The differences between flying for the Marine Corps and the Air Force - We Are The Mighty
MIGHTY CULTURE

The differences between flying for the Marine Corps and the Air Force

For anyone who’s been in the military, it goes without saying that being in the Air Force and being in the Marine Corps are two very different ways of life. This extends from enlisted troops all the way to the pilots flying in the skies above any active battlespace.


And it goes well beyond physical fitness standards.

The differences between flying for the Marine Corps and the Air Force

A fact which totally earns a thumbs up from the USAF.

(U.S. Marine Corps photo)

In the Air Force, once a pilot is finished training, he or she is a full-fledged pilot, who still might train in other areas outside of their chosen aircraft, be it helicopters, fighters, bombers, etc. The investment the Air Force puts into training its officers to fly means those pilots are going to be flying as much as the USAF can safely force them to. As company-grade officers, they’re pretty much going to live in the wild blue yonder. As they advance in rank and skill, however, they will slowly be moved to more administrative and management positions, staff jobs, or even instructors. If they want, they might even get a chance to chew some dirt as an air liaison officer.

The life of a Marine Corps officer is much, much different.

The differences between flying for the Marine Corps and the Air Force

Which goes beyond just the uniform, which is admittedly much cooler.

Anyone reading this site probably knows the saying “every Marine is a rifleman.” That goes for Marine Corps officers, too. But USMC pilots must also graduate from the Marine Corps Basic Officers Course so they can learn to command platoons of Marine Corps riflemen – and that’s before they ever become naval aviators.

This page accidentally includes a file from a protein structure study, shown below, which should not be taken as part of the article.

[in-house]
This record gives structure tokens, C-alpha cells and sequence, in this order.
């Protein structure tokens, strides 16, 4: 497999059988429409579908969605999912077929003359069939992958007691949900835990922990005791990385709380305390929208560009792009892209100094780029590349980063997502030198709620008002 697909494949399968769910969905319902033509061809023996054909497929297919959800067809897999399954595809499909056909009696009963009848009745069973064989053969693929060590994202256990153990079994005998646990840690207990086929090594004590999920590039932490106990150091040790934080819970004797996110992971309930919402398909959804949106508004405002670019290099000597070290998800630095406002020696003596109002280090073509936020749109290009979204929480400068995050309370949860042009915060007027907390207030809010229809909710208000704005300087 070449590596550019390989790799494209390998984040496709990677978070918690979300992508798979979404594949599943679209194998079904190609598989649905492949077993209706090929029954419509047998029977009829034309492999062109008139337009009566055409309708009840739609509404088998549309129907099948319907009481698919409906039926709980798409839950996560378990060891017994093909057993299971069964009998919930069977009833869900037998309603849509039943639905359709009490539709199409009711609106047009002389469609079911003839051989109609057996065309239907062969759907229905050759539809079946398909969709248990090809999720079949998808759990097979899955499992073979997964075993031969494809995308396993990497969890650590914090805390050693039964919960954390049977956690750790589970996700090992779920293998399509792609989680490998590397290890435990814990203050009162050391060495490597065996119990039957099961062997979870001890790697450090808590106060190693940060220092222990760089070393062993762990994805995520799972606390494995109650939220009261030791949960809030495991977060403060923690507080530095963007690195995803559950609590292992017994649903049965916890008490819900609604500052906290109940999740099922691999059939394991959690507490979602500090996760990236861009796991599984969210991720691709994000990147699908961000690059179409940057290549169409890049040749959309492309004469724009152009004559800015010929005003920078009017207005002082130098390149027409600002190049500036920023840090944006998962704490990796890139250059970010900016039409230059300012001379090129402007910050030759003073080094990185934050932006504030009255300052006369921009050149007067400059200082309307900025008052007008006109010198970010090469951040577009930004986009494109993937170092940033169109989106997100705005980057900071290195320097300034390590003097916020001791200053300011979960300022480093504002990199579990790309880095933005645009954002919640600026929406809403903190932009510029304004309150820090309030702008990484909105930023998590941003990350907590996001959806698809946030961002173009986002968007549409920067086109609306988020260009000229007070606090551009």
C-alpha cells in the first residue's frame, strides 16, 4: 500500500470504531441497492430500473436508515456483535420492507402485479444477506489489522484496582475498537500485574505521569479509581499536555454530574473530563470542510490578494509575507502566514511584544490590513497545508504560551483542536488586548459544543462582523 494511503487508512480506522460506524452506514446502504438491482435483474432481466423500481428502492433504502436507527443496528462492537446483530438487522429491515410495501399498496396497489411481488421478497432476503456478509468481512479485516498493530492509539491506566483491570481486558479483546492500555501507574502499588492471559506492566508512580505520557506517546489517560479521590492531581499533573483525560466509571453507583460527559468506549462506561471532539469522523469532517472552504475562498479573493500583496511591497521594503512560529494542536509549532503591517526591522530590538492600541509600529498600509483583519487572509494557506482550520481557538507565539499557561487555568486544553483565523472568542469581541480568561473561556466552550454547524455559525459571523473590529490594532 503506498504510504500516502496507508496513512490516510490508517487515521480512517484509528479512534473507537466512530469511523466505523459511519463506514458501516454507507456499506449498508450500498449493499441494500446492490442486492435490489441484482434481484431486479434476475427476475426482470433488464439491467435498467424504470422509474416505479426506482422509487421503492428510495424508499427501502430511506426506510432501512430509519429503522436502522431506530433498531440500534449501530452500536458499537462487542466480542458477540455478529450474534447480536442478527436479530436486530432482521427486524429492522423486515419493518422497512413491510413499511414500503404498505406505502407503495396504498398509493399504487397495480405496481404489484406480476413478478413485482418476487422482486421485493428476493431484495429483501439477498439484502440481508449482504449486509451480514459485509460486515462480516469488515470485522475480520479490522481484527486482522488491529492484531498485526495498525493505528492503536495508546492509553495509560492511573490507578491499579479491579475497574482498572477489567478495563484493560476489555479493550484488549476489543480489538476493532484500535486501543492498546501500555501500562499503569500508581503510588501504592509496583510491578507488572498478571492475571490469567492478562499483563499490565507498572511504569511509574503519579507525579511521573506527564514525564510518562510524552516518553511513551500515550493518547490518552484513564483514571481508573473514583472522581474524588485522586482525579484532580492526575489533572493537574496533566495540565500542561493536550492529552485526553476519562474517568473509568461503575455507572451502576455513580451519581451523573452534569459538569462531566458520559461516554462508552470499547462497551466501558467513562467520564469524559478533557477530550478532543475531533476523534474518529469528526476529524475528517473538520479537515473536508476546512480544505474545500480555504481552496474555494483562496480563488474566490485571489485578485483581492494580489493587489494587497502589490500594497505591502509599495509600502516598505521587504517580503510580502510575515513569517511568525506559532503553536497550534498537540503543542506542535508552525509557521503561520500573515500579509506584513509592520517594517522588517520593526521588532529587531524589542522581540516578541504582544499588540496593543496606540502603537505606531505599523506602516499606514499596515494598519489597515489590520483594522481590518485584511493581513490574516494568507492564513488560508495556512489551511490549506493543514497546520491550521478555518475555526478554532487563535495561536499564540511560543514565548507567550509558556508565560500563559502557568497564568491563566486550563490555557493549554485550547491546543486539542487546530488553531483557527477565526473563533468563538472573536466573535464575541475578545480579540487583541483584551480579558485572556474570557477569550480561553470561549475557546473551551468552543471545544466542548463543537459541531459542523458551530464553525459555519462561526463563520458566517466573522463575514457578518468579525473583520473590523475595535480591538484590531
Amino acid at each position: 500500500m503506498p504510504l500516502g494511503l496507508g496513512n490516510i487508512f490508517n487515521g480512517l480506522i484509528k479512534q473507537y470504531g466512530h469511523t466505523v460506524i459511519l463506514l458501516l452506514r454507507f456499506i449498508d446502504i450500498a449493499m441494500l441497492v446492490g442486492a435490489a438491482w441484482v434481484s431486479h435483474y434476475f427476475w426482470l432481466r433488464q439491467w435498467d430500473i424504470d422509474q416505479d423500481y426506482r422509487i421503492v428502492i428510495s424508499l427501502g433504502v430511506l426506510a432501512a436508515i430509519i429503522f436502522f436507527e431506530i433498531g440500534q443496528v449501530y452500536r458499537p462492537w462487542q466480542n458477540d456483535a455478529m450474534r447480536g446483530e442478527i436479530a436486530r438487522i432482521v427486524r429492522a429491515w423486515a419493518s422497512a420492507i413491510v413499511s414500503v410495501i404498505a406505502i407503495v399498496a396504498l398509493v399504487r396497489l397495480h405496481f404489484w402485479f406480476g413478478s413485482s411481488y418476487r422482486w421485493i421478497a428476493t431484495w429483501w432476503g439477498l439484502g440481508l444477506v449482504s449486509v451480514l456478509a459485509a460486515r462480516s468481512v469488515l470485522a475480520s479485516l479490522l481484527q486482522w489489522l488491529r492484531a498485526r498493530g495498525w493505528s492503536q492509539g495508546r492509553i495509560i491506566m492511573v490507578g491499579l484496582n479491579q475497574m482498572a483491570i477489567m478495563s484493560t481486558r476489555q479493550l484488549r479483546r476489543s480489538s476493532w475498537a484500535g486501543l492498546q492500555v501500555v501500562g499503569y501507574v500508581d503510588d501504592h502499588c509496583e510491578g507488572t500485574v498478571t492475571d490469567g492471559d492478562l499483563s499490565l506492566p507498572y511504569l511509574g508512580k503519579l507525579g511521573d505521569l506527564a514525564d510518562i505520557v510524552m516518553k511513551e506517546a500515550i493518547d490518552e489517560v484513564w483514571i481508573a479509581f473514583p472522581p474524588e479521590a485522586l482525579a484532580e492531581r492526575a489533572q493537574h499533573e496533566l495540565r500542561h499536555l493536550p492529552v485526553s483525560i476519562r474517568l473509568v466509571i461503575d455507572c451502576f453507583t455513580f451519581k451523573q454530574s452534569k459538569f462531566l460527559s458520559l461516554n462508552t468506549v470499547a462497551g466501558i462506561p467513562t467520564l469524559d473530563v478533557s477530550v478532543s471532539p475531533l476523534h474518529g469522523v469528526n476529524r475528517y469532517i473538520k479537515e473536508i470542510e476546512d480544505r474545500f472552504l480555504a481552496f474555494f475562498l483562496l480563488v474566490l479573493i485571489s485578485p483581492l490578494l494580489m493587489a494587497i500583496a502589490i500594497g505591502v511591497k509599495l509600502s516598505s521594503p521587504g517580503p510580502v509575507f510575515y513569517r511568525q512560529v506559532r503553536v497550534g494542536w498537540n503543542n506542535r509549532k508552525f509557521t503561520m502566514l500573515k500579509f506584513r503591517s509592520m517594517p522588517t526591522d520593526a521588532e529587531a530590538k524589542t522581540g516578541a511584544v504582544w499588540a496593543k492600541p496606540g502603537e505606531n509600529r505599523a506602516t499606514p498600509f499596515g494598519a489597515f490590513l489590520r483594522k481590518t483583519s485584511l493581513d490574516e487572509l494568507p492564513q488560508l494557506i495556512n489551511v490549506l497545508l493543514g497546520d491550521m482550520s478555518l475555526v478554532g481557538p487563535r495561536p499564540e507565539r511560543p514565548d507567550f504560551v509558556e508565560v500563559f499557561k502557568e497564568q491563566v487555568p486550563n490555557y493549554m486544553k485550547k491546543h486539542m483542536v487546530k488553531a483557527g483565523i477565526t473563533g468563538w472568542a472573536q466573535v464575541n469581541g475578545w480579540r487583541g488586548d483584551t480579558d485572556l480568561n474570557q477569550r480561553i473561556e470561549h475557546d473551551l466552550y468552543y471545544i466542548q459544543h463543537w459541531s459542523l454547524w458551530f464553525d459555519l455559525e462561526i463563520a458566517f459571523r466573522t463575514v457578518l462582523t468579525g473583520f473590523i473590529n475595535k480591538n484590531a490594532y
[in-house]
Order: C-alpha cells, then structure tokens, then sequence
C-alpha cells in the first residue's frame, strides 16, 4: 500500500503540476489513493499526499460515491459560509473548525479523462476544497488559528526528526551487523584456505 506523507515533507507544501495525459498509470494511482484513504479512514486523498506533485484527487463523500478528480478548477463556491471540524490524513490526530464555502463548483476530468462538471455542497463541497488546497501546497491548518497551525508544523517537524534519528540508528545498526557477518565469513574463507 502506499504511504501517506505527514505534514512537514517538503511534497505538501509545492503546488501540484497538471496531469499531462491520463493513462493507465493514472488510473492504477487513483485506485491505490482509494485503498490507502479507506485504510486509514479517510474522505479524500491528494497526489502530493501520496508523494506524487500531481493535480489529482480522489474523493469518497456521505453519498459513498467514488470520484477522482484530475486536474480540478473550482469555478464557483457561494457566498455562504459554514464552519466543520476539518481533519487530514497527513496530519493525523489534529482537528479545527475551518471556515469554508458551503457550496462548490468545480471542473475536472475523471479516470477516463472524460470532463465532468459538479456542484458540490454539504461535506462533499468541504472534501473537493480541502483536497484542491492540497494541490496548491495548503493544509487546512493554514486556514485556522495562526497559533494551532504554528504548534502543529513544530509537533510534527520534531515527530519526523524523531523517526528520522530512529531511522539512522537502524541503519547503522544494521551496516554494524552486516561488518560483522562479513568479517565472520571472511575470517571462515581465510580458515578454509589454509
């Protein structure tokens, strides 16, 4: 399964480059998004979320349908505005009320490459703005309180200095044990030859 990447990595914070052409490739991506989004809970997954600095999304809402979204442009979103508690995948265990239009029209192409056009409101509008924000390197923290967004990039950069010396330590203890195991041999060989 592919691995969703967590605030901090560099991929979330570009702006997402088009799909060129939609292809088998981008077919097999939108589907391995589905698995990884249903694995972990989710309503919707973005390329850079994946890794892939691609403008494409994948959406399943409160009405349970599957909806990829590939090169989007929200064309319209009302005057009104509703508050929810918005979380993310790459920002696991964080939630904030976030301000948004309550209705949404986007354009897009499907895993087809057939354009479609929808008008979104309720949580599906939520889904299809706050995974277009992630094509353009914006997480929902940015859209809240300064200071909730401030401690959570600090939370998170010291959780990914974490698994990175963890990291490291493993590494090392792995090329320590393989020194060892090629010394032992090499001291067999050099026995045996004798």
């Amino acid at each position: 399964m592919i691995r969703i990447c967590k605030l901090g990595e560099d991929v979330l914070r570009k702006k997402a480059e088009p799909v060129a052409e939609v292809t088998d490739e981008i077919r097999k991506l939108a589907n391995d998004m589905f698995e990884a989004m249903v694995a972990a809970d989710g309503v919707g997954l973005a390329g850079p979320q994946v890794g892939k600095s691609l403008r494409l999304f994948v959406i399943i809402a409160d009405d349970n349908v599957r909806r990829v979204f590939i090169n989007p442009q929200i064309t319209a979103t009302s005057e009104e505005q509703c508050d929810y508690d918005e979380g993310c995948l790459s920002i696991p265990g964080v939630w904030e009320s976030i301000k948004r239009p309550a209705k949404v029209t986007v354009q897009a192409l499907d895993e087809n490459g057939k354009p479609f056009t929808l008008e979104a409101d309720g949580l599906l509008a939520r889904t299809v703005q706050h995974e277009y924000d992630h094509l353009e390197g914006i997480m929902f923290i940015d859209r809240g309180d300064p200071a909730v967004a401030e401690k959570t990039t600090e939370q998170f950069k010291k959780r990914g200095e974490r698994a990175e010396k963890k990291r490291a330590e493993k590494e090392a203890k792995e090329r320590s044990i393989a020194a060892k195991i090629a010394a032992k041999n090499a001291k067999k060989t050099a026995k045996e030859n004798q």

It’s important to know that Marine pilots are trained as all Marine Corps officers are trained and that they’re also trained as all naval aviators are trained. They take the same training as infantry officers and as naval aviators. As if that wasn’t enough work, the Marine Corps doesn’t wait for officers of Marines to grow in rank before assigning them extra duties around the unit or a duty outside of flying altogether. This means the Marine directing close air support on the ground with you one day might be providing that top cover for you another day.

All that and they have to land on aircraft carriers too. Probably in the dark.

MIGHTY TRENDING

China likely has a new bomber, tipping South China Sea

The Chinese People’s Liberation Army Navy Air Force (PLANAF) appears to have a new bomber in its ranks, and it could boost China’s military strength in disputed waterways.

Satellite images of the PLANAF base at Guiping-Mengshu in Guangxi Province, China show what observers suspect are Xian H-6J bombers, new naval variants of the upgraded H-6Ks that have been in service with the People’s Liberation Army Air Force (PLAAF) since 2011, IHS Janes first reported Oct. 11, 2018.

The H-6Js are expected to replace the H-6G maritime striker bombers first fielded in the 1990s, The Diplomat reported Oct. 12, 2018.


The new bombers are believed to carry three times as many anti-ship missiles as their predecessor, with experts at the Center for Strategic and International Studies Missile Defense Project predicting that the new aircraft will be paired with the YJ-12 anti-ship cruise missile, which can cover roughly 400 km in about six minutes.

The Chinese PLAN has at times found itself in tense showdowns with the US military. When the Arleigh Burke-class guided-missile destroyer USS Decatur conducted a freedom-of-navigation operation near Chinese military outposts in the Spratly Islands in early October 2018, the Chinese navy dispatched the Type 052C Luyang II-class guided-missile destroyer Lanzhou to confront the American warship.

The PLANAF H-6Js would give China extra firepower in any potential conflict. The H-6Js are also thought to have a greater range of about 3,500 kilometers, allowing these aircraft to patrol almost all of the South China Sea with mid-air refueling.

The satellite photos, taken on Sept. 7, 2018, appeared on Twitter around the start of October 2018.